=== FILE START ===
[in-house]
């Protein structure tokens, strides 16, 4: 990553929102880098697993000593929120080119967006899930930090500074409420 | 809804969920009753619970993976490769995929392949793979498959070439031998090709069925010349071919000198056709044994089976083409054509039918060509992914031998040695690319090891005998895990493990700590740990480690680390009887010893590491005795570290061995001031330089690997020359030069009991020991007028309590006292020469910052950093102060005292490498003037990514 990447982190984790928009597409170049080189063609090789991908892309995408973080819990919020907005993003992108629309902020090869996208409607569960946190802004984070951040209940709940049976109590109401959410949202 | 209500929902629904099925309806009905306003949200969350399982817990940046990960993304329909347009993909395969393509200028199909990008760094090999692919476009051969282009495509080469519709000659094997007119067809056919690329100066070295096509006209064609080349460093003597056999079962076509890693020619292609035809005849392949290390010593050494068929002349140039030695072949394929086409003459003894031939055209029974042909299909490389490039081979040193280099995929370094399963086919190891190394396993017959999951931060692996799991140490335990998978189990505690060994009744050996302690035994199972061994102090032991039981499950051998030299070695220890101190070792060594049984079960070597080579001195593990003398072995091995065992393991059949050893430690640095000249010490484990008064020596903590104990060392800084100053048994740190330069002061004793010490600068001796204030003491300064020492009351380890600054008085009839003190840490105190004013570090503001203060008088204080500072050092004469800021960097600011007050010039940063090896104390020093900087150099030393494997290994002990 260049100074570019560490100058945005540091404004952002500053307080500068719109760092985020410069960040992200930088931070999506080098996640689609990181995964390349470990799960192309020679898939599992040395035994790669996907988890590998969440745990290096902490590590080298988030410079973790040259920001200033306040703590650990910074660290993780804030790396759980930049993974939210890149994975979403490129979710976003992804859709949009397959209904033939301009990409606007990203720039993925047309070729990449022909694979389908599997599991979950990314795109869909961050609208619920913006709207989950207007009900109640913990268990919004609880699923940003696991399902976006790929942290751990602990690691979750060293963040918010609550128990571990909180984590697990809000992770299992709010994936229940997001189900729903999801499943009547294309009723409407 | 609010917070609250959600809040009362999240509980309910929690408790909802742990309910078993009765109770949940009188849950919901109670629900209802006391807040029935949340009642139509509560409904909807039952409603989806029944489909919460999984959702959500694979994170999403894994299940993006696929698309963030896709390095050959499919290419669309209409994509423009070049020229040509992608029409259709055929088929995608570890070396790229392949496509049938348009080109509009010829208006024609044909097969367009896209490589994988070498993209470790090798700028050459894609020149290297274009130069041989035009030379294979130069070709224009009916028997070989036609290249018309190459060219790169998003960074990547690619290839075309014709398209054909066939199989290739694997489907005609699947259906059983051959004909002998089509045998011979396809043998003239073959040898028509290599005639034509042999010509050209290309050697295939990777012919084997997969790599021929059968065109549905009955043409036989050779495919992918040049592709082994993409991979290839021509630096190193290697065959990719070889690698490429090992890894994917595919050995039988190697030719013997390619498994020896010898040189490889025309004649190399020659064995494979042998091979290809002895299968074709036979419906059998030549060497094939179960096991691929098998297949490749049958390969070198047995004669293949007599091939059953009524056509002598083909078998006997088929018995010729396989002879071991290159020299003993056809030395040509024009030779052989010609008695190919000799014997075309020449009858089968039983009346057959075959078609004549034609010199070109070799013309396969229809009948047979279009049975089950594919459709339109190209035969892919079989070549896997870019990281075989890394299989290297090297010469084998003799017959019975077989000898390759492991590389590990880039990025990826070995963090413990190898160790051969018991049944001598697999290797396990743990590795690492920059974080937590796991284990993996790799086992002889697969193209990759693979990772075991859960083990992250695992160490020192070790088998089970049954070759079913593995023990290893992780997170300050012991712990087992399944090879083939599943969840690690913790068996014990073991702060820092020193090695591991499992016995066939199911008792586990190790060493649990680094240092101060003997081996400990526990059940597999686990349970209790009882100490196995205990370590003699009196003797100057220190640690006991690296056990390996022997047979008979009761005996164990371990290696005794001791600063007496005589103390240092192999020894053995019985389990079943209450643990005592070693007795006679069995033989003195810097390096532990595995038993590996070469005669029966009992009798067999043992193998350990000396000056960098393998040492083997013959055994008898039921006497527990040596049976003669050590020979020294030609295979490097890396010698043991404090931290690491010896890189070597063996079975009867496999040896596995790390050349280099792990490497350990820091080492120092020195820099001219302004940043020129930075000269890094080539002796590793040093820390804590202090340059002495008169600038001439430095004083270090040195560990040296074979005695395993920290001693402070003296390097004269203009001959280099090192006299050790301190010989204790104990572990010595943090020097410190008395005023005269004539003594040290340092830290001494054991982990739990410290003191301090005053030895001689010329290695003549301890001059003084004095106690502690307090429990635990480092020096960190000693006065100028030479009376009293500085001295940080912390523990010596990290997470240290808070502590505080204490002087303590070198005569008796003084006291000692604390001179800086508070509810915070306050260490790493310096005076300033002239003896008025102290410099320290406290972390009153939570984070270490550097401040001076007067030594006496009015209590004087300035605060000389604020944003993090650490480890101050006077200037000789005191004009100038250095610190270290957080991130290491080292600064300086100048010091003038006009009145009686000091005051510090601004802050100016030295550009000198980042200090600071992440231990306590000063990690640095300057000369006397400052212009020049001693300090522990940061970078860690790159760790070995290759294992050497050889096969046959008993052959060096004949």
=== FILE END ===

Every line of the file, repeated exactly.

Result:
[in-house]
């Protein structure tokens, strides 16, 4: 990553929102880098697993000593929120080119967006899930930090500074409420 | 809804969920009753619970993976490769995929392949793979498959070439031998090709069925010349071919000198056709044994089976083409054509039918060509992914031998040695690319090891005998895990493990700590740990480690680390009887010893590491005795570290061995001031330089690997020359030069009991020991007028309590006292020469910052950093102060005292490498003037990514 990447982190984790928009597409170049080189063609090789991908892309995408973080819990919020907005993003992108629309902020090869996208409607569960946190802004984070951040209940709940049976109590109401959410949202 | 209500929902629904099925309806009905306003949200969350399982817990940046990960993304329909347009993909395969393509200028199909990008760094090999692919476009051969282009495509080469519709000659094997007119067809056919690329100066070295096509006209064609080349460093003597056999079962076509890693020619292609035809005849392949290390010593050494068929002349140039030695072949394929086409003459003894031939055209029974042909299909490389490039081979040193280099995929370094399963086919190891190394396993017959999951931060692996799991140490335990998978189990505690060994009744050996302690035994199972061994102090032991039981499950051998030299070695220890101190070792060594049984079960070597080579001195593990003398072995091995065992393991059949050893430690640095000249010490484990008064020596903590104990060392800084100053048994740190330069002061004793010490600068001796204030003491300064020492009351380890600054008085009839003190840490105190004013570090503001203060008088204080500072050092004469800021960097600011007050010039940063090896104390020093900087150099030393494997290994002990 260049100074570019560490100058945005540091404004952002500053307080500068719109760092985020410069960040992200930088931070999506080098996640689609990181995964390349470990799960192309020679898939599992040395035994790669996907988890590998969440745990290096902490590590080298988030410079973790040259920001200033306040703590650990910074660290993780804030790396759980930049993974939210890149994975979403490129979710976003992804859709949009397959209904033939301009990409606007990203720039993925047309070729990449022909694979389908599997599991979950990314795109869909961050609208619920913006709207989950207007009900109640913990268990919004609880699923940003696991399902976006790929942290751990602990690691979750060293963040918010609550128990571990909180984590697990809000992770299992709010994936229940997001189900729903999801499943009547294309009723409407 | 609010917070609250959600809040009362999240509980309910929690408790909802742990309910078993009765109770949940009188849950919901109670629900209802006391807040029935949340009642139509509560409904909807039952409603989806029944489909919460999984959702959500694979994170999403894994299940993006696929698309963030896709390095050959499919290419669309209409994509423009070049020229040509992608029409259709055929088929995608570890070396790229392949496509049938348009080109509009010829208006024609044909097969367009896209490589994988070498993209470790090798700028050459894609020149290297274009130069041989035009030379294979130069070709224009009916028997070989036609290249018309190459060219790169998003960074990547690619290839075309014709398209054909066939199989290739694997489907005609699947259906059983051959004909002998089509045998011979396809043998003239073959040898028509290599005639034509042999010509050209290309050697295939990777012919084997997969790599021929059968065109549905009955043409036989050779495919992918040049592709082994993409991979290839021509630096190193290697065959990719070889690698490429090992890894994917595919050995039988190697030719013997390619498994020896010898040189490889025309004649190399020659064995494979042998091979290809002895299968074709036979419906059998030549060497094939179960096991691929098998297949490749049958390969070198047995004669293949007599091939059953009524056509002598083909078998006997088929018995010729396989002879071991290159020299003993056809030395040509024009030779052989010609008695190919000799014997075309020449009858089968039983009346057959075959078609004549034609010199070109070799013309396969229809009948047979279009049975089950594919459709339109190209035969892919079989070549896997870019990281075989890394299989290297090297010469084998003799017959019975077989000898390759492991590389590990880039990025990826070995963090413990190898160790051969018991049944001598697999290797396990743990590795690492920059974080937590796991284990993996790799086992002889697969193209990759693979990772075991859960083990992250695992160490020192070790088998089970049954070759079913593995023990290893992780997170300050012991712990087992399944090879083939599943969840690690913790068996014990073991702060820092020193090695591991499992016995066939199911008792586990190790060493649990680094240092101060003997081996400990526990059940597999686990349970209790009882100490196995205990370590003699009196003797100057220190640690006991690296056990390996022997047979008979009761005996164990371990290696005794001791600063007496005589103390240092192999020894053995019985389990079943209450643990005592070693007795006679069995033989003195810097390096532990595995038993590996070469005669029966009992009798067999043992193998350990000396000056960098393998040492083997013959055994008898039921006497527990040596049976003669050590020979020294030609295979490097890396010698043991404090931290690491010896890189070597063996079975009867496999040896596995790390050349280099792990490497350990820091080492120092020195820099001219302004940043020129930075000269890094080539002796590793040093820390804590202090340059002495008169600038001439430095004083270090040195560990040296074979005695395993920290001693402070003296390097004269203009001959280099090192006299050790301190010989204790104990572990010595943090020097410190008395005023005269004539003594040290340092830290001494054991982990739990410290003191301090005053030895001689010329290695003549301890001059003084004095106690502690307090429990635990480092020096960190000693006065100028030479009376009293500085001295940080912390523990010596990290997470240290808070502590505080204490002087303590070198005569008796003084006291000692604390001179800086508070509810915070306050260490790493310096005076300033002239003896008025102290410099320290406290972390009153939570984070270490550097401040001076007067030594006496009015209590004087300035605060000389604020944003993090650490480890101050006077200037000789005191004009100038250095610190270290957080991130290491080292600064300086100048010091003038006009009145009686000091005051510090601004802050100016030295550009000198980042200090600071992440231990306590000063990690640095300057000369006397400052212009020049001693300090522990940061970078860690790159760790070995290759294992050497050889096969046959008993052959060096004949």